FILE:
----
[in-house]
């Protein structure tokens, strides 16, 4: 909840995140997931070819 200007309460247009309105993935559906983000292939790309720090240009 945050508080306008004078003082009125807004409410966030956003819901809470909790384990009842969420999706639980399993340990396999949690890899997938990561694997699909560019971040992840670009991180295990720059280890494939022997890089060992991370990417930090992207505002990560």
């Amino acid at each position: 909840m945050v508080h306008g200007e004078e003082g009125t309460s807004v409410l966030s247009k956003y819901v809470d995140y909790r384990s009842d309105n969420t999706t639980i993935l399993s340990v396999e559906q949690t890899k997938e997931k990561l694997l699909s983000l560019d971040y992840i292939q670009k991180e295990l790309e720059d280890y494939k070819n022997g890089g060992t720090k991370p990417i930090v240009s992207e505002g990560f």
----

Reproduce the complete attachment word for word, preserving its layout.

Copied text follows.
[in-house]
């Protein structure tokens, strides 16, 4: 909840995140997931070819 200007309460247009309105993935559906983000292939790309720090240009 945050508080306008004078003082009125807004409410966030956003819901809470909790384990009842969420999706639980399993340990396999949690890899997938990561694997699909560019971040992840670009991180295990720059280890494939022997890089060992991370990417930090992207505002990560």
């Amino acid at each position: 909840m945050v508080h306008g200007e004078e003082g009125t309460s807004v409410l966030s247009k956003y819901v809470d995140y909790r384990s009842d309105n969420t999706t639980i993935l399993s340990v396999e559906q949690t890899k997938e997931k990561l694997l699909s983000l560019d971040y992840i292939q670009k991180e295990l790309e720059d280890y494939k070819n022997g890089g060992t720090k991370p990417i930090v240009s992207e505002g990560f």